The notice explains that if there is no deal, the Audiovisual Media Services Directive (2010/13/EU) and the “country of origin principle” (according to which audiovisual media service providers are only subject to the jurisdiction of one EU country) will no longer apply to services under UK jurisdiction that are broadcast into the EU. This is because the UK would be classified as a third country.
Recital 54 of the AVMSD states that EU countries are free to take whatever measures they deem appropriate with regard to audiovisual media services that come from third countries, provided the measures comply with EU law and the international obligations of the EU.
However, in the absence of the AVMSD regulatory framework, the Council of Europe Convention on Transfrontier Television (ECTT) (to which the UK is a signatory along with 19 others) would continue to apply and “may have increased relevance”.
If media service providers rely on the ECTT for distribution of a service in a no-deal scenario, the notice says that they would “need to be mindful” of the fact that the ECTT does not have the same enforcement mechanisms as the AVMSD.
Before exit in March 2019, the notice advises media service providers to assess on a case-by-case basis whether their current licence would continue to be accepted in the EU countries where the service is made available, and seek independent local advice if necessary.
If the service is a UK service, and not receivable in the EU, no action needs to be taken. The Ofcom licence would still be valid on exit.
If the service is available in the EU and only available in one or more of the 20 ECTT countries, freedom of reception should be permitted in accordance with ECTT. However, the notice advises seeking local legal advice to check how national law deals with ECTT obligations. Ofcom licences should still be recognised, but the process may depend on national law.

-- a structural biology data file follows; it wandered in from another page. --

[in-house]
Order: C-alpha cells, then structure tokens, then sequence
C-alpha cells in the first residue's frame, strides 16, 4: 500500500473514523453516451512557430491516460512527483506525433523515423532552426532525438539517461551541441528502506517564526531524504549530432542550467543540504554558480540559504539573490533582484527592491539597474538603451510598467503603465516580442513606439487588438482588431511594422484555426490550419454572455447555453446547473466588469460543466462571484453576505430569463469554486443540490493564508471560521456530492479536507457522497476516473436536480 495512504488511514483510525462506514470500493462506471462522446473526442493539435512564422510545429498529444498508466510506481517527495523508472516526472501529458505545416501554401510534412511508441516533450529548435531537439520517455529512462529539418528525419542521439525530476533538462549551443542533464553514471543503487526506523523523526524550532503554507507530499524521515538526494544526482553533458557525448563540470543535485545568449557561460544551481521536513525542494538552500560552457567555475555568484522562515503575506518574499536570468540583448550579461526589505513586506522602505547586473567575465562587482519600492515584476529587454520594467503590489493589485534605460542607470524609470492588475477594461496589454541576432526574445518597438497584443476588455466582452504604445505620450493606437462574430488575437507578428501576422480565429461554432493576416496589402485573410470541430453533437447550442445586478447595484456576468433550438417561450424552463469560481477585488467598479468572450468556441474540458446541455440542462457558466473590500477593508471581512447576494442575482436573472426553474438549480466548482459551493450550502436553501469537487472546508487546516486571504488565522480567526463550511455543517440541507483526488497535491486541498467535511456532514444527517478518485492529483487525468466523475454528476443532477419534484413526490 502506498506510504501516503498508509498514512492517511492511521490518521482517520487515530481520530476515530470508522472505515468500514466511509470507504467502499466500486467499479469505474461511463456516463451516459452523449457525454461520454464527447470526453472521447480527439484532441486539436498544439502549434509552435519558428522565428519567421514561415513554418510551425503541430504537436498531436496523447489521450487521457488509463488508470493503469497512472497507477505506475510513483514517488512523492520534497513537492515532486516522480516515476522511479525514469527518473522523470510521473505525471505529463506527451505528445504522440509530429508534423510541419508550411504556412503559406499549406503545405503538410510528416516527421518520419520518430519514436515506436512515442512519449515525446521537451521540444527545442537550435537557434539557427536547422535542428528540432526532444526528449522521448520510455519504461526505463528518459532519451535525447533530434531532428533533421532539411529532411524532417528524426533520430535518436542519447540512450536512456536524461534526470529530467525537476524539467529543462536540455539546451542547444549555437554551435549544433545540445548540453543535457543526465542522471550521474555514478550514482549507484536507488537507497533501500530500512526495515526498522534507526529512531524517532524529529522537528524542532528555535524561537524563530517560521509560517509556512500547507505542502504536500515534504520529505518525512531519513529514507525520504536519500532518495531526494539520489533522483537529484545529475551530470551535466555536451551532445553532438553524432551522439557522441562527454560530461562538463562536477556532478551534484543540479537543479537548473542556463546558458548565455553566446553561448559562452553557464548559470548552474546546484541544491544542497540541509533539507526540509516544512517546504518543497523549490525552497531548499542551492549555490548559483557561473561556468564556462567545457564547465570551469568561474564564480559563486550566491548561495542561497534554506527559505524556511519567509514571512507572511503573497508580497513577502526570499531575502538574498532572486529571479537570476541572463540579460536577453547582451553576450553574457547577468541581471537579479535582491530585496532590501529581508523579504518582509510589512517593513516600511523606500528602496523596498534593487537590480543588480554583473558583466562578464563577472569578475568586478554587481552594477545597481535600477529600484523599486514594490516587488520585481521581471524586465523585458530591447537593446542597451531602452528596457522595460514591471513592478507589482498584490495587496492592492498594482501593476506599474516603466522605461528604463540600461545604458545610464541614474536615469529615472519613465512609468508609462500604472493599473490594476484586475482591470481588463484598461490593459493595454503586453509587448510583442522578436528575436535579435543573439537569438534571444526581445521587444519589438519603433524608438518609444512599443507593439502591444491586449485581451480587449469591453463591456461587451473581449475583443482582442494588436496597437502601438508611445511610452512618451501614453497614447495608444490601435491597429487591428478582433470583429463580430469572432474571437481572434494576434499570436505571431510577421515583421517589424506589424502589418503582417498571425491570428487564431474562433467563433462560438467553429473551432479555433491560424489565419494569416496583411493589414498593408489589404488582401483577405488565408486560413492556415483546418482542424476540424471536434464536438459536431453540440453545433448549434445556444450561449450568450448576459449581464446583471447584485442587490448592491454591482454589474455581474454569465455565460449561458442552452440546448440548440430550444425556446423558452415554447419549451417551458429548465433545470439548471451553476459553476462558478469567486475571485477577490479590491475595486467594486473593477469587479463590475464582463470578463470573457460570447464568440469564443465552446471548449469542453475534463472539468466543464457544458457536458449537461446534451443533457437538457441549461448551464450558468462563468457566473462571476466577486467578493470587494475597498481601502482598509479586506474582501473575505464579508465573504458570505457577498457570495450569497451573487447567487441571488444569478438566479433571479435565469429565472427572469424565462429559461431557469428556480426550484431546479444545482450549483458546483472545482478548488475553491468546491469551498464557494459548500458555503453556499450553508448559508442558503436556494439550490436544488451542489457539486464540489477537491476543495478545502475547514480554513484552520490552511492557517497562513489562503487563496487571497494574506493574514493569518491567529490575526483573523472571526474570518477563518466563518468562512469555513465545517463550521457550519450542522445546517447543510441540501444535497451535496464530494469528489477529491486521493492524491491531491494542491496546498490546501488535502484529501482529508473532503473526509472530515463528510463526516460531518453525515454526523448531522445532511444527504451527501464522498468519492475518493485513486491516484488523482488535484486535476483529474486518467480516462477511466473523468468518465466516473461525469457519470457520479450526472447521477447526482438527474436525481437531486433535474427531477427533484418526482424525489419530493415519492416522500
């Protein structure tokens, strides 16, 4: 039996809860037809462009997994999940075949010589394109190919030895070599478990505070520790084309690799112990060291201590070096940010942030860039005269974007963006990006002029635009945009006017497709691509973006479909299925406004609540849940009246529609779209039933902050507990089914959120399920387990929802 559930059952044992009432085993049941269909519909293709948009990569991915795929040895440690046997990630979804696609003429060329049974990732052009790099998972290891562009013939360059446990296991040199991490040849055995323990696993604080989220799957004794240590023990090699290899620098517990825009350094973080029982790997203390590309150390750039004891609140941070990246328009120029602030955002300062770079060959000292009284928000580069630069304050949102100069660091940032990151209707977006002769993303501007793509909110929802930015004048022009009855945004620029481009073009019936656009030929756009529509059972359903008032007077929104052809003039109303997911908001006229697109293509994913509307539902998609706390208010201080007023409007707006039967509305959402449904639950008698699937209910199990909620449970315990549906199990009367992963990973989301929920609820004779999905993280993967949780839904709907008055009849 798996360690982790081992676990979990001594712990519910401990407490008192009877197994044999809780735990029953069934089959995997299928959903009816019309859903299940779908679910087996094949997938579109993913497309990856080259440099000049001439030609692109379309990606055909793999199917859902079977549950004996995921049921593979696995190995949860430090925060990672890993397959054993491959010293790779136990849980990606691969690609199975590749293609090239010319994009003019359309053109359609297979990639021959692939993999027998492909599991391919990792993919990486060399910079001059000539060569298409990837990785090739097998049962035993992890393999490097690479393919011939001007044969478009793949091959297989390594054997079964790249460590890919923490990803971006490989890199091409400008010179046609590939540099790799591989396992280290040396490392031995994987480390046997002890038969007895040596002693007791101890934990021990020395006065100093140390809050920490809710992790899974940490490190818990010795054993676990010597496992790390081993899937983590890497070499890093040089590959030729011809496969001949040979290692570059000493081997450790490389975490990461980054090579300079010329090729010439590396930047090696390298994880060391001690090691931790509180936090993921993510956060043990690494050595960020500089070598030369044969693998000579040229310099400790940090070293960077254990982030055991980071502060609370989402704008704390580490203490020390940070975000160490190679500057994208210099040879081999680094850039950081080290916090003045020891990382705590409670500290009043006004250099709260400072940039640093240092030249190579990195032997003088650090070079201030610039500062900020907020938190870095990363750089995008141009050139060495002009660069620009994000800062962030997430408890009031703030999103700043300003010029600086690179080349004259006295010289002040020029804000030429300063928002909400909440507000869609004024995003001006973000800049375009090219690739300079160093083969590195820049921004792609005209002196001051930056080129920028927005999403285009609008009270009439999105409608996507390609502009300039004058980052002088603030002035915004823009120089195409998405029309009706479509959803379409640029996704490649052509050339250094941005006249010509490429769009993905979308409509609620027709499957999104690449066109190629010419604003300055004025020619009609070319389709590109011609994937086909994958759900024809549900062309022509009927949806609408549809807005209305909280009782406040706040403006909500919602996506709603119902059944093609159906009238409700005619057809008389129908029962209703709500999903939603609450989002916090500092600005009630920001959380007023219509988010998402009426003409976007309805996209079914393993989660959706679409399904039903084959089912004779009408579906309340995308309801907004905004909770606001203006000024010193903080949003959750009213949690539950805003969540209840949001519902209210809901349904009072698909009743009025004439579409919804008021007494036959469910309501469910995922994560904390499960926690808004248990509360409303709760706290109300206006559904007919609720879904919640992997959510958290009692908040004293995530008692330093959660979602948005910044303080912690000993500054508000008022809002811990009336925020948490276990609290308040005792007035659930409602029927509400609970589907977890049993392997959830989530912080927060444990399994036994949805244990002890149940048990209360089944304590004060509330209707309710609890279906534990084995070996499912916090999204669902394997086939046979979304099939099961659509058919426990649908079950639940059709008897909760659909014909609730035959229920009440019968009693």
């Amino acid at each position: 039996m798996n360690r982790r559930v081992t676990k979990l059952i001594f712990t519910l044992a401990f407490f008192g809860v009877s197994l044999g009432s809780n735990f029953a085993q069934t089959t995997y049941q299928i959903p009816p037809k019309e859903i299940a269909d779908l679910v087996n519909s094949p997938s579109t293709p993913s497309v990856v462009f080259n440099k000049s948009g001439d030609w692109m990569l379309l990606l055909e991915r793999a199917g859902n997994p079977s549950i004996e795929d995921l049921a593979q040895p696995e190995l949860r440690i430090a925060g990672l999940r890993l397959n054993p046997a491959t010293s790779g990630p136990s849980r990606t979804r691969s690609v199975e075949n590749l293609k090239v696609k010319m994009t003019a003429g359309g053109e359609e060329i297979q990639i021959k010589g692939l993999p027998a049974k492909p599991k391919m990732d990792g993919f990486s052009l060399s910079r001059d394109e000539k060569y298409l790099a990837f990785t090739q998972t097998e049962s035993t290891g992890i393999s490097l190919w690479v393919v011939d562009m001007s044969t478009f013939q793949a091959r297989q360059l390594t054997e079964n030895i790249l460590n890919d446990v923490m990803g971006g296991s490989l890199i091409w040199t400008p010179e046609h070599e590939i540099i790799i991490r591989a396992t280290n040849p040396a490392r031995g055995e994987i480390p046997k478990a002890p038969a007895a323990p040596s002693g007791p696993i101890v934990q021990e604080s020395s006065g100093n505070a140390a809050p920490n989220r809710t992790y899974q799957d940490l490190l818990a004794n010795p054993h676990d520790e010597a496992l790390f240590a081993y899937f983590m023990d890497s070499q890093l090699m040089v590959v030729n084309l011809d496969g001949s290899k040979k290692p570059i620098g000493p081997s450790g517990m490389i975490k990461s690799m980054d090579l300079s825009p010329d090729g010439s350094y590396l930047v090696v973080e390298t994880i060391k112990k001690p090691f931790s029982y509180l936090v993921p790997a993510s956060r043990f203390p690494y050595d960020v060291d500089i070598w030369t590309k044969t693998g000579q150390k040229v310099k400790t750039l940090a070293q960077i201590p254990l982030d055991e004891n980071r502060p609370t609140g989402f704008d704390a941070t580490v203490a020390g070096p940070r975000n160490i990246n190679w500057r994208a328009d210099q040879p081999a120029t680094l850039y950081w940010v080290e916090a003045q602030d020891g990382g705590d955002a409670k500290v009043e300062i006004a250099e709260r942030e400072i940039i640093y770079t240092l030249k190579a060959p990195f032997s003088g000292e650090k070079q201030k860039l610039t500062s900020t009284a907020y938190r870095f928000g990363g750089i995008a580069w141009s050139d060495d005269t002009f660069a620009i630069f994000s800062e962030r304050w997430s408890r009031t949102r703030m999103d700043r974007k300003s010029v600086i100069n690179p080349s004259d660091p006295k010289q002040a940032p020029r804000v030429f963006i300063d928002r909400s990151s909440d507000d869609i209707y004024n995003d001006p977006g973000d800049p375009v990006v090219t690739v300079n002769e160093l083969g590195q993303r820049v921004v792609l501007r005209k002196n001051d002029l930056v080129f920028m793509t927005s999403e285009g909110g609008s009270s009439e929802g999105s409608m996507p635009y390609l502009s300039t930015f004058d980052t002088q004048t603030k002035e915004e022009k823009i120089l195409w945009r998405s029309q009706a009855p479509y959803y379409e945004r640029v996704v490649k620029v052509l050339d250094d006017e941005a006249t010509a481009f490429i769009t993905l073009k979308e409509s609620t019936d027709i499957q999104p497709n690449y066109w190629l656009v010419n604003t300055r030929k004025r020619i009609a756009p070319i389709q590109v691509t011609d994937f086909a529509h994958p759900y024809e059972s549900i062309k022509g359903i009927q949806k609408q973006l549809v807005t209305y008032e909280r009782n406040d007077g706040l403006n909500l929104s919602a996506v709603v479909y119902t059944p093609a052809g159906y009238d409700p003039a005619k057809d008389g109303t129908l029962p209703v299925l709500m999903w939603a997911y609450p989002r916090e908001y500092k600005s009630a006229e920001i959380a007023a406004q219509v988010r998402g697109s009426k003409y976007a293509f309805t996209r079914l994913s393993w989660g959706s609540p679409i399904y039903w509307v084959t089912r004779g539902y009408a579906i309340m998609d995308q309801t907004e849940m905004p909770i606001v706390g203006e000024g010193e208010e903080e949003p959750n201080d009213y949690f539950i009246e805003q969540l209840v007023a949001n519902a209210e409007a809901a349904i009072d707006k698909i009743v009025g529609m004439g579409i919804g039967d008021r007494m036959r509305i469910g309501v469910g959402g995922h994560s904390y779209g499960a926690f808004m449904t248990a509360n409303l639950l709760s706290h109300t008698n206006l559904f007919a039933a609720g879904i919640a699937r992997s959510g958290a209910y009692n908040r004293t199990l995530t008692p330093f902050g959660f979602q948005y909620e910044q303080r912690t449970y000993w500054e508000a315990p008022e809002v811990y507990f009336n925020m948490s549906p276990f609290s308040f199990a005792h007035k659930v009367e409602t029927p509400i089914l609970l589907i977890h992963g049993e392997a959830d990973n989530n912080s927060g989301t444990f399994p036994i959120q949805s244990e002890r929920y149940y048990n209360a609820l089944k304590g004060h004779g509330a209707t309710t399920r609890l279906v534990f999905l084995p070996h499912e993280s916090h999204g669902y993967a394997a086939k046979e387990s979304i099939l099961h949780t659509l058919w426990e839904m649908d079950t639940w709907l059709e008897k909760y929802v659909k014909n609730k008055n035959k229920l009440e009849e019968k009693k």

If a service is available in the EU and available in one or more of the seven non-ECTT countries (Belgium, Denmark, Greece, Ireland, Luxembourg, The Netherlands and Sweden) providers would need to ensure that the service is correctly licensed (or authorised) on exit day. How this is done is dependent on a number of factors as there is a hierarchy of jurisdiction in the AVMSD, which determines which EU country regulates the service.
If the service is available in the UK and in one or more of the seven EU countries not party to the ECTT, providers may need two licences. The Ofcom licence will cover services receivable in other ECTT countries, but not in the seven non-ECTT countries.
Providers who take no action are, according to the notice, likely to be viewed as third-country broadcasters broadcasting into the EU. Under the AVMSD, EU countries would be free to impose, through national laws, further conditions on transmitting services into their territories, although subject to the provisions of the ECTT.
The notice also covers head office location and what a provider should do if it does not have a significant workforce within a EU country.
The Government says it will be publishing more information and instructions in the coming months. To read the technical notice in full, click here.